Women’s rights, economic justice are at stake on Election Day


Never have we seen an election quite like this. A presidential candidate is coming after women and reproductive rights, people of color, working people, immigrants and the LGBTQ community. We’ve been fighting these attacks in our state legislatures, but now these attacks are coming straight from the bully pulpit.

This month, Planned Parenthood turned 100 years strong. We are celebrating a century of progress and the reproductive freedoms we have secured for millions. We have done this in part by knocking on doors and talking with voters. In this cycle, Planned Parenthood Votes Northwest and Hawaii — where I serve as CEO — will talk to 40,000 voters at doors and on the phones about the importance of down-ballot state legislative races.

In order to create a just world with equality and opportunity for all, we need more elected officials at the state and local level who are willing to lead on the issues that matter to us. Here are some of the reasons voting down your ballot is critical this year:


1) Reproductive rights are at stake: While many think of Washington as leading the country on reproductive freedom, the fact is we face numerous attacks on women’s health. Our State Senate has been controlled by anti-women’s health politicians who have blocked passage of bills like the Reproductive Health Act, which would have provided equitable coverage for abortion and expanded access for birth control.

In 2014 and each year since, the senate considered legislation requiring minors to notify their parents before they receive an abortion. Most minors already do that, so this would only impact the most vulnerable who cannot. Last year, the senate pushed a “sex-selective” abortion ban, a nonissue in this country. The bill is based on offensive and racially biased stereotypes (as outlined here). We even had multiple bills introduced to prohibit public funding of abortion and to defund Planned Parenthood.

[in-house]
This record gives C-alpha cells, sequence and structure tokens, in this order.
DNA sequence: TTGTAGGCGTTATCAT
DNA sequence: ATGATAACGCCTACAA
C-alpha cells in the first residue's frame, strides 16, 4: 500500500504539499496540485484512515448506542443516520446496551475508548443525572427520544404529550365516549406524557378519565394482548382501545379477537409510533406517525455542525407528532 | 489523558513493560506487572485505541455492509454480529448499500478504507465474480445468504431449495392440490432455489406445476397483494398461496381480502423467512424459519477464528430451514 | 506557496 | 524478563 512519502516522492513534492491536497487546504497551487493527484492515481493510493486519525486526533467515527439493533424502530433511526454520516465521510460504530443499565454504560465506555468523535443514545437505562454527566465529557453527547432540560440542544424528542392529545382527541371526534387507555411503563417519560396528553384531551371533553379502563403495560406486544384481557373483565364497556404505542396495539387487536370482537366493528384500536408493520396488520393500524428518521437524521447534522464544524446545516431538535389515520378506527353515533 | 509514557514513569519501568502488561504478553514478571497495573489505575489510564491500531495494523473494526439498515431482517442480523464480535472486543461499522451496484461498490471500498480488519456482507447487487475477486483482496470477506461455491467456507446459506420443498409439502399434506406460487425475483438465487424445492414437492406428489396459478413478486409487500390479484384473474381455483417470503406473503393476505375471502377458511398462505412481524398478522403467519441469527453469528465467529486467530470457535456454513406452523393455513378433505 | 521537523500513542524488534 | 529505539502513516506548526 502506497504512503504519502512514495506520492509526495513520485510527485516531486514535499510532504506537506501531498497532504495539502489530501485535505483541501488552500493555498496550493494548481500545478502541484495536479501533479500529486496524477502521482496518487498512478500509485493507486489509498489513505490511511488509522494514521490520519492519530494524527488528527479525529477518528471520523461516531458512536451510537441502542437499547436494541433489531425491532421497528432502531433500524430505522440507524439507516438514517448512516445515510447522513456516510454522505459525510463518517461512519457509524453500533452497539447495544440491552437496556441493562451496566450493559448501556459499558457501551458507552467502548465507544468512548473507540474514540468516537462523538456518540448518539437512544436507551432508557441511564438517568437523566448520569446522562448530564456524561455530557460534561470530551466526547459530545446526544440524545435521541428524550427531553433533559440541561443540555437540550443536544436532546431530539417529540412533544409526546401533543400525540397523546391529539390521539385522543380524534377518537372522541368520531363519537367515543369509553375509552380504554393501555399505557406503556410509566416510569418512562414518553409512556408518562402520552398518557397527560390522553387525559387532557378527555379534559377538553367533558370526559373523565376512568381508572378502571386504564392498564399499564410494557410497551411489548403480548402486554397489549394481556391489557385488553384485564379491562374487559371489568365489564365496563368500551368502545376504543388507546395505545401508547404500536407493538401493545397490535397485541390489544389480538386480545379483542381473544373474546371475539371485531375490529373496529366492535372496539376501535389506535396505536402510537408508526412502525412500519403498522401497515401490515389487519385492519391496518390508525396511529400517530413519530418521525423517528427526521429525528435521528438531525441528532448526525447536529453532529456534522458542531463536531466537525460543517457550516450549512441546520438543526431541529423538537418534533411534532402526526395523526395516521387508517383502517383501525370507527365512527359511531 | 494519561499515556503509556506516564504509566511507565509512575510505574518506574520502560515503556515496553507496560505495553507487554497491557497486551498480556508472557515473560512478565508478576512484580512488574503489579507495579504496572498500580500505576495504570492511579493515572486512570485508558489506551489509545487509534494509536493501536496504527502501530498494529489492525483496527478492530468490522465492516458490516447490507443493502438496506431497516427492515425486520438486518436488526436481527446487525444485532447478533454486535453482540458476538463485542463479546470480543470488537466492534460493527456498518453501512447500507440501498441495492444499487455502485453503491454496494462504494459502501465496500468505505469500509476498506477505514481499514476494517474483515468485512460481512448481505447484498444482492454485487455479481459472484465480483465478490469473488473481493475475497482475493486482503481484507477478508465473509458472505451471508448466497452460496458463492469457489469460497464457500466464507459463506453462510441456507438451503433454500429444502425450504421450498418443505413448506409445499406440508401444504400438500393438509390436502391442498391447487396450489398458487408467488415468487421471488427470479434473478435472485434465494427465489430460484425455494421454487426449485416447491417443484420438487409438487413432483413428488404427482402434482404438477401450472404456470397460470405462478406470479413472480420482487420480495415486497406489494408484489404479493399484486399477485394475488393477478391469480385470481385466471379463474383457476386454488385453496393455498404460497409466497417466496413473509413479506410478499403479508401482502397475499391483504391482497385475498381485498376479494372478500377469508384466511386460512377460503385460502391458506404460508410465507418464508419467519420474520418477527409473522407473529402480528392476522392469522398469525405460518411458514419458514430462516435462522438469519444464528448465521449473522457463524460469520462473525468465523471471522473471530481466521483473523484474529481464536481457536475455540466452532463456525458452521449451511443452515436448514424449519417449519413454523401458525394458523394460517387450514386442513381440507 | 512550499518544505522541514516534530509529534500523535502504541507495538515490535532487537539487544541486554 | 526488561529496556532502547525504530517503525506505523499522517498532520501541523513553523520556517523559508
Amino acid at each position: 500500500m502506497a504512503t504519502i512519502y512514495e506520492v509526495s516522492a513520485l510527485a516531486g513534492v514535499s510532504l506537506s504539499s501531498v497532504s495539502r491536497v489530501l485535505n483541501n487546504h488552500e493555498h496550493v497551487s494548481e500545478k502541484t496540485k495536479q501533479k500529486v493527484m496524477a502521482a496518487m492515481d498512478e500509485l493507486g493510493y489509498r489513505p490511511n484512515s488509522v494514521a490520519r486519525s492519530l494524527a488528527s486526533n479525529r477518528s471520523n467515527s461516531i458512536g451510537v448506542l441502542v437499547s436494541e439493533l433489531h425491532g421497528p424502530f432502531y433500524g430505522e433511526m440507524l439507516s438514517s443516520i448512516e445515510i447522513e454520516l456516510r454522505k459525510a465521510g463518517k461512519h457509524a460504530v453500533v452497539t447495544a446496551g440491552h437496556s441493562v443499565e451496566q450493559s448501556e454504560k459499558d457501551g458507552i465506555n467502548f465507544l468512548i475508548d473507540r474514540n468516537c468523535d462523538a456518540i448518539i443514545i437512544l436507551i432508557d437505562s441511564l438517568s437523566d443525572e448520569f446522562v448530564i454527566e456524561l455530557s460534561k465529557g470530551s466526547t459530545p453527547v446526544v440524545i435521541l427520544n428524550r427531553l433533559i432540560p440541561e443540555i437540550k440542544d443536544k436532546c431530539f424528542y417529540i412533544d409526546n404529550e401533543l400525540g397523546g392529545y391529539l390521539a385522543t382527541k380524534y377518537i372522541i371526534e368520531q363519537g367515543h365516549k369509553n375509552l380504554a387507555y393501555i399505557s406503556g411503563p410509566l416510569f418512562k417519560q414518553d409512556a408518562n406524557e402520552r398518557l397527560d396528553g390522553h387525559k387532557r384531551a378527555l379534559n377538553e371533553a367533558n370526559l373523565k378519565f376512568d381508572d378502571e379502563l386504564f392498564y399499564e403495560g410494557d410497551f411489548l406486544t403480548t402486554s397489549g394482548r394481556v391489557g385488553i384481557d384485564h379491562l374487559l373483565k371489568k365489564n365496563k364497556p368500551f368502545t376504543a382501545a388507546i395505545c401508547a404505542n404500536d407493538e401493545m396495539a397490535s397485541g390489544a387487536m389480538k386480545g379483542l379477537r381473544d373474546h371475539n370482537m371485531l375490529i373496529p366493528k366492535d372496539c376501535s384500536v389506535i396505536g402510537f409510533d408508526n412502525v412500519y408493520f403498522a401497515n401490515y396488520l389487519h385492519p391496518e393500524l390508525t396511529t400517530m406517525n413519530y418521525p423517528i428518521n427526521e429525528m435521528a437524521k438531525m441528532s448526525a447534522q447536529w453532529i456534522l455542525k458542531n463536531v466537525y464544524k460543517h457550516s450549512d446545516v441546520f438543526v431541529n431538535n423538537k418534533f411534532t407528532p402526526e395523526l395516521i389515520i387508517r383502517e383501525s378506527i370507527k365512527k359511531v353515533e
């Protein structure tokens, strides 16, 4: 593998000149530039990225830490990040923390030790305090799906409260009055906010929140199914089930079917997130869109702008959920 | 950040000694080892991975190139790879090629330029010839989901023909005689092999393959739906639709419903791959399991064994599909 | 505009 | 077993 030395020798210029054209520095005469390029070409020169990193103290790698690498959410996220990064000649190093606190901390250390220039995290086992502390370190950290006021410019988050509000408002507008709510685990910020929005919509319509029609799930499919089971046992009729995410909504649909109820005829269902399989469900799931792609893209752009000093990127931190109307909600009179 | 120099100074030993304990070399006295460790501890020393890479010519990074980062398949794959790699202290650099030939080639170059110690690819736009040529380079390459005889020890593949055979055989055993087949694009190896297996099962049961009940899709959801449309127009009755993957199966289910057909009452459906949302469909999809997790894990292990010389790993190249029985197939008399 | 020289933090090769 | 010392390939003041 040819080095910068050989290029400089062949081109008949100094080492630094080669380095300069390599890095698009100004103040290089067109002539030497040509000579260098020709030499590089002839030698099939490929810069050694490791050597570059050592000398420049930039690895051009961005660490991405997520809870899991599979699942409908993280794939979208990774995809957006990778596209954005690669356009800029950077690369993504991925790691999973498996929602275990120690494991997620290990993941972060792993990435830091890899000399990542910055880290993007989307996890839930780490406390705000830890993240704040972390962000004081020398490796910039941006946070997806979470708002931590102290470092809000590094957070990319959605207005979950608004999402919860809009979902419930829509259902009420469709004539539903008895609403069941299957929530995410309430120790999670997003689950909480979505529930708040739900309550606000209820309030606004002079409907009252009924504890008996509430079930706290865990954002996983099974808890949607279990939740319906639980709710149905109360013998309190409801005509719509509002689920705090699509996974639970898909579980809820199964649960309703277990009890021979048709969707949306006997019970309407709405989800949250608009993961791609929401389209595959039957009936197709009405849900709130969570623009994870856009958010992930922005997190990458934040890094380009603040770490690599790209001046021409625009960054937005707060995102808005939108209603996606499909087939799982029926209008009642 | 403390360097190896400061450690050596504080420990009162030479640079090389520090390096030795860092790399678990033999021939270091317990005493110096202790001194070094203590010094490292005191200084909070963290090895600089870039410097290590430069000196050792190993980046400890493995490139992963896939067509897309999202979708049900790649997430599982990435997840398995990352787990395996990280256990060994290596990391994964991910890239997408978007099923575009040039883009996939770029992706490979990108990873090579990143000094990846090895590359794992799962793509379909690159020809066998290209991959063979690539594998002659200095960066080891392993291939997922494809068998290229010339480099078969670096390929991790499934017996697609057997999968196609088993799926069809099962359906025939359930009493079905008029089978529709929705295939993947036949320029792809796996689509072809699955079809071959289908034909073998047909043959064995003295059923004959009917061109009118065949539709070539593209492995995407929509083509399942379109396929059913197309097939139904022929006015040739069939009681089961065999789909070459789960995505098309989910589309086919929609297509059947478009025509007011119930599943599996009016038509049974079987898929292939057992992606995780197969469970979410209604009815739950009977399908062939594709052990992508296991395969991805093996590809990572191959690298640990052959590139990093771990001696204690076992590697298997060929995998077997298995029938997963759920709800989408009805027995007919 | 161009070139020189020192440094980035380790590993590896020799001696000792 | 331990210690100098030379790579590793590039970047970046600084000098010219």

2) Economic security and justice need to improve: We need an economy that works for all of us. Far too many families struggle to make ends meet, and when you work full time you should be able to earn a wage that enables you to put a roof over your head and food on the table. This year, we have the opportunity to enact Initiative 1433, which would increase the state minimum wage to $13.50 by 2020. I-1433 will help women provide for themselves and their families. Plus, it enables all Washington workers to earn paid sick and safe leave, so that you don’t have to choose between caring for a sick child or family member, or losing your job.

With 1 in 3 Washington women being the victims of domestic violence, I-1433 provides safe leave so that domestic violence survivors can seek safe housing and even file for a protection order, without risk of losing their jobs and economic security.

3) The state of our democracy is on the line: Voting is a basic tenet of our democracy, and still it isn’t a guarantee for many Americans. This election, voters across the nation are facing undue obstacles ranging from stringent voter identification laws that create barriers to voter registration, to lack of accessible voting locations. On top of that, words like “rigged” are being thrown around irresponsibly. Here in Washington, the Voter Rights Act has died in the legislature for five years straight.

In 2012, there were no votes in the Senate or House of Representatives. In 2013, the Senate majority would not let it out of committee. In 2014, conservative leadership refused to bring it to the floor for a vote by the full Senate. More of the same continued in 2015 and 2016. Washington state can do better. It is crucial that communities across the state have the ability to vote and that the rights and best interests of all Washingtonians are protected.


The election of a lifetime is fast approaching. It is imperative that you take action. Make your voice heard. Why? Because you have the power to make the change you want to see, and that power starts with you and your ballot.

Yes, the presidential race is absolutely important, but those down-ballot races are just as important. You are voting for leaders across all levels of government and their actions once in office have the power to change your daily life. So let’s do it. Let’s make the change you want to see in our region and the country by voting all the way down your ballot.


Please support independent local news for all.

We rely on donations from readers like you to sustain Crosscut's in-depth reporting on issues critical to the PNW.


About the Authors & Contributors

Elaine Rose

Elaine Rose

Elaine Rose is the Chief Executive Officer of Planned Parenthood Votes Northwest and Hawaii, an independent, nonprofit, nonpartisan organization that engages in voter education, public policy, advocacy and limited electoral activities concerning sexual and reproductive health and rights in Alaska, Hawaii, Idaho, and Washington. Rose has more than 30 years of experience in public policy, advocacy and politics, and has been with Planned Parenthood since 2005.